Lost in the Movies (formerly The Dancing Image): September Overlook

Tuesday, September 30, 2008

September Overlook

If you don't visit Finding the Holy Grail (which has been updated to include Out 1) before midnight on September 30, these girls would like to have a word with you...

In all seriousness, it's time for my monthly Overlook, a fit of self-indulgence, um, I mean a round-up in which I highlight posts that didn't get many comments or links, and hence may have been overlooked. I can't tell for sure because my only reference point is the commentary and linkage (Screen Savour has been rather generous in the latter regard - and amidst all the self-promotion let me point you to his upcomings "31 Days of Hitchcock" series). So, if you missed these the first time around, jump in and please, start a discussion. This encouragement didn't work in August, but trust me, I don't care how old the posts are - they have no expiration date in terms of starting a conversation.

So here, without further fanfare, the top five overlooked entries of September 2008:

1. Another Take on the Holy Grail: Apocryphal ephemera or, Mouse Guts
"[W]as there ever a movie that you thought existed, or that actors, producers, or directors planned, which fell through? Or a legendary film which may or may not exist? What's your own apocryphal ephemera?"

2. Carefree (check out the great You Tube clip at the bottom of the page)
"That kiss may be the death of the Astaire-Rogers mystique but it's a rapturous death, sending forth shock waves that reverberated throughout the filmgoing consciousness. One can almost see the fertile cinematic sensualism of Godard, Bertolucci, Scorsese...sprouting up like radioactive mushrooms in its wake. "

3. I Married a Witch
"Only he could get away with a shot reverse shot involving empty and immobile glass bottles. Clair's films are delicate yet robust, light and frothy but bursting at the seams with creativity and verve."

4. 9/11
"The impression of '9/11' lingers, not because it's great art, but because it's something else just as valuable - invaluable historical documentation...the Naudets' bravery in service of their craft is commendable. But what '9/11' does most valuably is to put us there, on the street, inside that building, amongst the people who were in the thick of it that day."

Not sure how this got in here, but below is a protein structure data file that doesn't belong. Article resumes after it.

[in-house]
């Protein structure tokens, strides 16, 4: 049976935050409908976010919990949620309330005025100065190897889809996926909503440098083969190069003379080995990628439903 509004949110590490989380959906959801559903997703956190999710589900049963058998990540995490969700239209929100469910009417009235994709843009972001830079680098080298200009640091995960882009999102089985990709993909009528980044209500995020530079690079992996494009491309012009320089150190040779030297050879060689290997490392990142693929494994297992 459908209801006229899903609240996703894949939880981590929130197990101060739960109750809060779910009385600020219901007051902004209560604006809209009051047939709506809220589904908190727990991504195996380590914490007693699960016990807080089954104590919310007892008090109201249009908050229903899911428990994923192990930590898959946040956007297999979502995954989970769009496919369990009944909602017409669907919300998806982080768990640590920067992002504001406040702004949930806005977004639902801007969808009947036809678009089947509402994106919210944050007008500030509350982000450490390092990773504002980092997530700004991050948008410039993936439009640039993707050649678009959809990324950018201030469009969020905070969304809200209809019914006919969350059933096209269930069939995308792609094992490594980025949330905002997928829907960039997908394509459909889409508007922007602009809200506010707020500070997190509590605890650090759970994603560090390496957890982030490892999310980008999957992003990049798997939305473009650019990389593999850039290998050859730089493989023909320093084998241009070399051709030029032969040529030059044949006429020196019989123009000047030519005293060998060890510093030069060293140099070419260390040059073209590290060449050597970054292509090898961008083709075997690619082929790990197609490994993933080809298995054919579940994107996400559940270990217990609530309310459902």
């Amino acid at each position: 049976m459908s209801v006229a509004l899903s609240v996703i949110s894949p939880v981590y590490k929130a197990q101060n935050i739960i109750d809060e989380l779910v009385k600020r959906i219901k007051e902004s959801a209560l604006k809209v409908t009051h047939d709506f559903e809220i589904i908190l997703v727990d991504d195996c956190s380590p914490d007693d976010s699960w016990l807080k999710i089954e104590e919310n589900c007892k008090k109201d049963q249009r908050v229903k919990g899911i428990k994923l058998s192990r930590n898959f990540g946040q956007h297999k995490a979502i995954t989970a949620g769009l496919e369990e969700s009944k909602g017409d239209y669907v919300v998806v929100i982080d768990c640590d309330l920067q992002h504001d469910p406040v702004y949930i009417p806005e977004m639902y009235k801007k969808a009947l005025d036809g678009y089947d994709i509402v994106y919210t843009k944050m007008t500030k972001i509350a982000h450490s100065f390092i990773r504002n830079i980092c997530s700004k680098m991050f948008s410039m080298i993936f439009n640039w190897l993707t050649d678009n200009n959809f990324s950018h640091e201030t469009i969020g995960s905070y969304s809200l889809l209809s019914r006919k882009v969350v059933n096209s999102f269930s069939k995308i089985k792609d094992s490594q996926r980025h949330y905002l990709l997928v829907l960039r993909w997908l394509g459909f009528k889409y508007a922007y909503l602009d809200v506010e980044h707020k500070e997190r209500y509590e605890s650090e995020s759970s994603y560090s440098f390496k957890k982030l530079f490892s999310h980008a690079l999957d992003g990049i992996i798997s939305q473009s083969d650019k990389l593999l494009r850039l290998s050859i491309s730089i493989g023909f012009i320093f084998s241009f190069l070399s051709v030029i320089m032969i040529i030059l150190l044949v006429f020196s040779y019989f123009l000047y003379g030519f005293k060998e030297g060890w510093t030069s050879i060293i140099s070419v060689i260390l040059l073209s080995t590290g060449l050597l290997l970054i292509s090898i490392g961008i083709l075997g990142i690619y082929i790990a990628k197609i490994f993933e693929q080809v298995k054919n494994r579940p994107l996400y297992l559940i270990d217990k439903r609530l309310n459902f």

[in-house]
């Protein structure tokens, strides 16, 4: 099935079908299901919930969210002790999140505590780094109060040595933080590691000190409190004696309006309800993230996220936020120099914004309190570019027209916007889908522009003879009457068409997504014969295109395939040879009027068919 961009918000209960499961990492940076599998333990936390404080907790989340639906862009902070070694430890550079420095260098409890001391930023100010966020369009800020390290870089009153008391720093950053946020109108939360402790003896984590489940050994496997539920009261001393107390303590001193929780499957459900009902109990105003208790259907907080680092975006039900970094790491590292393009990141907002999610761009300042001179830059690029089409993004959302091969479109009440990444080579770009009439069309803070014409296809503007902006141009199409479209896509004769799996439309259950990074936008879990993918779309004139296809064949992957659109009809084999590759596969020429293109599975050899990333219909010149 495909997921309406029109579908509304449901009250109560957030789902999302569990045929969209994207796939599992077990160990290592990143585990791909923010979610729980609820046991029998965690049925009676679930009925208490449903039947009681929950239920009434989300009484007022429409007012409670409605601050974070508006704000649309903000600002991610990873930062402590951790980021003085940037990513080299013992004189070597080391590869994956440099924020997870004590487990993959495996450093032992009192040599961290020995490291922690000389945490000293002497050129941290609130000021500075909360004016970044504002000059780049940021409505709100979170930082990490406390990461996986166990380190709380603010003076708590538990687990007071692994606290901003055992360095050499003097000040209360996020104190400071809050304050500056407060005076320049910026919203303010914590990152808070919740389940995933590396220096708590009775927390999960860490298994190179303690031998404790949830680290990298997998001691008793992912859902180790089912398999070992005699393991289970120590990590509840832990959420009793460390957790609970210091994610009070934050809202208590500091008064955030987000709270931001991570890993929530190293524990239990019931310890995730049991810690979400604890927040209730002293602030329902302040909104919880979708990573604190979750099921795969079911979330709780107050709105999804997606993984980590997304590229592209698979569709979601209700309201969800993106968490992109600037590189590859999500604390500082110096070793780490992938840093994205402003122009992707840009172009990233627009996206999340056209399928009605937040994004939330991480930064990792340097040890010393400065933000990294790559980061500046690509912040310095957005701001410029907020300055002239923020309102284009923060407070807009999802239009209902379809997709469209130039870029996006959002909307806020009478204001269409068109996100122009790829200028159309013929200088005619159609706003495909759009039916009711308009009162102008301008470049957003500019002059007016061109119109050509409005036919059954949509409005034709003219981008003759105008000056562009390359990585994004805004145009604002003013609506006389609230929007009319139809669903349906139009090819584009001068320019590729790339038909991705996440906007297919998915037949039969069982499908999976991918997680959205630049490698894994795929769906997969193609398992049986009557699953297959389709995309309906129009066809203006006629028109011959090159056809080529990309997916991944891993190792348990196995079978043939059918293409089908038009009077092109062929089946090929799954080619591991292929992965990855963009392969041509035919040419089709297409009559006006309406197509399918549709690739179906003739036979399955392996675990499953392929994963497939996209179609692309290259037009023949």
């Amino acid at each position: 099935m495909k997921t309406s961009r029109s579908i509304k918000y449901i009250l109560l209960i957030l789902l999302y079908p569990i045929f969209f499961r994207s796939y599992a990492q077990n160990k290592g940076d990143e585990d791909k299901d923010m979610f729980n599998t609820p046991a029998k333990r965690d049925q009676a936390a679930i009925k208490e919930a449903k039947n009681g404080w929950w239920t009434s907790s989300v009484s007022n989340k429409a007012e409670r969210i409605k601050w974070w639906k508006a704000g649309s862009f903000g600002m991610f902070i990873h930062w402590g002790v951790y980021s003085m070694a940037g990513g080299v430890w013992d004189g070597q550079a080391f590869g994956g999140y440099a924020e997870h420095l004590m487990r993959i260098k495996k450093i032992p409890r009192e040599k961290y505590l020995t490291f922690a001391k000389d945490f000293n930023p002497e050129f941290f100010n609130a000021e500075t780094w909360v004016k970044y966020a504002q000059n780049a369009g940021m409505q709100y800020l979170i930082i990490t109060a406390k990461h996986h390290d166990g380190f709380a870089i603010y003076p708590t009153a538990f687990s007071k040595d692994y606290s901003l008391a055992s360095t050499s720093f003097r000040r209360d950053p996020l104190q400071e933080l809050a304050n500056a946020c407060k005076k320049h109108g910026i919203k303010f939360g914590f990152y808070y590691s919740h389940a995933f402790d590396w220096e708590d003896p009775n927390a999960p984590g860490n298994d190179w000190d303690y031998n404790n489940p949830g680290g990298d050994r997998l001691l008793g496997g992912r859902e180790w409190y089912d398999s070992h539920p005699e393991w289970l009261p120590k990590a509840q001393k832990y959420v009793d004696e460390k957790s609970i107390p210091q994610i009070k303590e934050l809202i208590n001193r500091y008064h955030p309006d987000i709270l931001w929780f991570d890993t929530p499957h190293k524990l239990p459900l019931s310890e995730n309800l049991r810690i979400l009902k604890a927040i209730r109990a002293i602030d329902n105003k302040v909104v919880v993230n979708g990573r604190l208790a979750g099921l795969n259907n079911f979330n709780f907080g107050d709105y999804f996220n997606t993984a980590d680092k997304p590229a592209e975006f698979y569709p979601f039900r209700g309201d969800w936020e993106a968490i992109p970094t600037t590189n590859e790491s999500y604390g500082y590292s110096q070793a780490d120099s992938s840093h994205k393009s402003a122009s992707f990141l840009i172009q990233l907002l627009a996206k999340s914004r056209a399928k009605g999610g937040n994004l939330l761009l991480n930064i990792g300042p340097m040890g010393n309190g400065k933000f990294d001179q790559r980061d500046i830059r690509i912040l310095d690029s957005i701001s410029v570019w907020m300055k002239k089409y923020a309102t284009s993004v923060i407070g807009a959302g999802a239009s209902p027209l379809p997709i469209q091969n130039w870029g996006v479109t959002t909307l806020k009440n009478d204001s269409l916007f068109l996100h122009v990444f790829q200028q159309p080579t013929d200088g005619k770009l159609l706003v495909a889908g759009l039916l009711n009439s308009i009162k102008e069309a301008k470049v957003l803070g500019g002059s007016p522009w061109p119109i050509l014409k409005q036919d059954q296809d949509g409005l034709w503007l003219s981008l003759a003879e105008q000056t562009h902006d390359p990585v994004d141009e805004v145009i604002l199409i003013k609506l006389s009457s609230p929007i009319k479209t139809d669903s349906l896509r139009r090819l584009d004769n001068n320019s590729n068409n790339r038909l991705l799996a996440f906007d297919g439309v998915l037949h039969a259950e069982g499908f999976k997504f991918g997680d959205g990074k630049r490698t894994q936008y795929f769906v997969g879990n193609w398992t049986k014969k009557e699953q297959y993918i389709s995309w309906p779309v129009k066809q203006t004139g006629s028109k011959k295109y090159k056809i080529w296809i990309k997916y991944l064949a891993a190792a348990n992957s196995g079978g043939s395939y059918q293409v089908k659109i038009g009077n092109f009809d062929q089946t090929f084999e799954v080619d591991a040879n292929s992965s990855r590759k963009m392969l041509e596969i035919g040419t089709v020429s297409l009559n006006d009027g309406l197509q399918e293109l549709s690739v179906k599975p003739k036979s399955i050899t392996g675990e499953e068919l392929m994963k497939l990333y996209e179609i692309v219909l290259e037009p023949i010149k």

5. Jubilee & Radio On
"Earlier in the film, one punk tells another (echoing Richard Hell's epitaph) that they belong to a blank generation. [Queen] Elizabeth not only eschews this nihilism but finds it impossible to understand, a kind of hellish mystery from which she retreats in haste."

One of these posts got a comment, and one got a link, but otherwise nary a peep. Also worth a final shout-out: Powell & Pressburgers' The Small Back Room, Nicholas Ray does Cortizone in Bigger Than Life, and Vincent Price goes fuedo-mystical in Dragonwyck. Of course, lots of posts were not overlooked. David Lynch proved very popular in the comments section with impassioned, insightful commentary on both Lost Highway and Inland Empire. The commentary for the last one in particular was a highpoint for this blog...thanks to everyone for making it interesting. I also did an in-depth analysis of the in-depth War and Peace, looked into the context of Kiss of Death, and explored the conjunction of Nicholas Ray and (hating) Hollywood with In a Lonely Place. I discussed Woody Allen twice (new and old), explored the Communist undertones of Force of Evil, and tipped my hat to a seaworthy Buster.

And, of course, if you haven't seen it already please visit the master megalist of movies and blogs that resulted from The Holy Grail. It will introduce you to a lot of great films and blogs and I'm thankful to everyone who participated. That said, the focus on lists and memes rather than movies was rare for this month.

September saw me dealing more with specific movies every day; in August a third of the posts were on general topics, and another third were entries in blog-a-thons or my ongoing series: Twin Peaks, THE AUTEURS, Hooray for (Hating) Hollywood. September was purer in this regard: more than half of my entries were responses to movies I had just seen, not as part of a series but because I had the DVD or TV screening on hand. Indeed, once my new DVR arrived, I binged on classic movies for a week, a nice change of pace since the content on this blog had been trending towards more recent cinema. These two developments were refreshing to me; hopefully you enjoyed them as well.

Where do I go in the next month? Early October will see some more classic movies, as well as three films by Paul Newman in honor of the late actor's long career (I paid tribute to him here). Then, on October 14, with three weeks to go until the election, I will go into political/historical mode: most, if not all, my reviews, will focus on political and/or presidential films, documentaries dealing with the crises of our time, and of course Oliver Stone's wacky W. which crashes into theaters around this time. See you there - and by the way, the Read More link is just a tease. This is all there is.

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